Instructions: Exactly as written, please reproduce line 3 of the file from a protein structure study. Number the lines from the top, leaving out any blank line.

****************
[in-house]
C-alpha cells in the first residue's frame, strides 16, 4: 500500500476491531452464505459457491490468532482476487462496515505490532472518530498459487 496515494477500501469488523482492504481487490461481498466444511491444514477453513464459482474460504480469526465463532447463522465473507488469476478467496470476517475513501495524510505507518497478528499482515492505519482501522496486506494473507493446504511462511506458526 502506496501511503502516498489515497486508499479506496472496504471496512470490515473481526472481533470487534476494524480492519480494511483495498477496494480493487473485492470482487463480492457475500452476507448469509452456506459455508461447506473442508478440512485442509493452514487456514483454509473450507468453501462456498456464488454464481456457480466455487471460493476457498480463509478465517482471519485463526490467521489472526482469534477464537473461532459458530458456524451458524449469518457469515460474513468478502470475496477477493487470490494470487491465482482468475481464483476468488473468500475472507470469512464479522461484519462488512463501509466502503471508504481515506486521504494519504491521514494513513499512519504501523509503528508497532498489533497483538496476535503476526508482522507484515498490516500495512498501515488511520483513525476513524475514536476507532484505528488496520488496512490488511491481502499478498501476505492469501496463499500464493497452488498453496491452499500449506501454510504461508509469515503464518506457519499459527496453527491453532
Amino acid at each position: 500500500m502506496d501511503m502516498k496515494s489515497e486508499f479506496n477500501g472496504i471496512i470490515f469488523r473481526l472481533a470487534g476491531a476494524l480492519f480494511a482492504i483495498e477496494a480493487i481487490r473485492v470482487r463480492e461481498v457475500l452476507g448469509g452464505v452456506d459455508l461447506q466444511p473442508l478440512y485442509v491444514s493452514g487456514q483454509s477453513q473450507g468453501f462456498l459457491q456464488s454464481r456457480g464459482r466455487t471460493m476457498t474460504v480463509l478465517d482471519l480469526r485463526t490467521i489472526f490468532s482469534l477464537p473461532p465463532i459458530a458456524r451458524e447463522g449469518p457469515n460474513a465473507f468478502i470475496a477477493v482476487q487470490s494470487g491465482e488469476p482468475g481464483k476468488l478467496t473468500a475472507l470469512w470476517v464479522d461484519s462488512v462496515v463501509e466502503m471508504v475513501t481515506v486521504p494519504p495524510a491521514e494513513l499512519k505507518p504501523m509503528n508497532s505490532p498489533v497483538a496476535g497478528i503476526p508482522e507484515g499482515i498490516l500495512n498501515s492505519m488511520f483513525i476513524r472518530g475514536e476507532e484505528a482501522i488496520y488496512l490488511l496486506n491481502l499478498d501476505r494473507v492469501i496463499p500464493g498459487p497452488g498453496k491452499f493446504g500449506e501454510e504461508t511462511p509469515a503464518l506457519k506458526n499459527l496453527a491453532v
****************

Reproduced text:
Amino acid at each position: 500500500m502506496d501511503m502516498k496515494s489515497e486508499f479506496n477500501g472496504i471496512i470490515f469488523r473481526l472481533a470487534g476491531a476494524l480492519f480494511a482492504i483495498e477496494a480493487i481487490r473485492v470482487r463480492e461481498v457475500l452476507g448469509g452464505v452456506d459455508l461447506q466444511p473442508l478440512y485442509v491444514s493452514g487456514q483454509s477453513q473450507g468453501f462456498l459457491q456464488s454464481r456457480g464459482r466455487t471460493m476457498t474460504v480463509l478465517d482471519l480469526r485463526t490467521i489472526f490468532s482469534l477464537p473461532p465463532i459458530a458456524r451458524e447463522g449469518p457469515n460474513a465473507f468478502i470475496a477477493v482476487q487470490s494470487g491465482e488469476p482468475g481464483k476468488l478467496t473468500a475472507l470469512w470476517v464479522d461484519s462488512v462496515v463501509e466502503m471508504v475513501t481515506v486521504p494519504p495524510a491521514e494513513l499512519k505507518p504501523m509503528n508497532s505490532p498489533v497483538a496476535g497478528i503476526p508482522e507484515g499482515i498490516l500495512n498501515s492505519m488511520f483513525i476513524r472518530g475514536e476507532e484505528a482501522i488496520y488496512l490488511l496486506n491481502l499478498d501476505r494473507v492469501i496463499p500464493g498459487p497452488g498453496k491452499f493446504g500449506e501454510e504461508t511462511p509469515a503464518l506457519k506458526n499459527l496453527a491453532v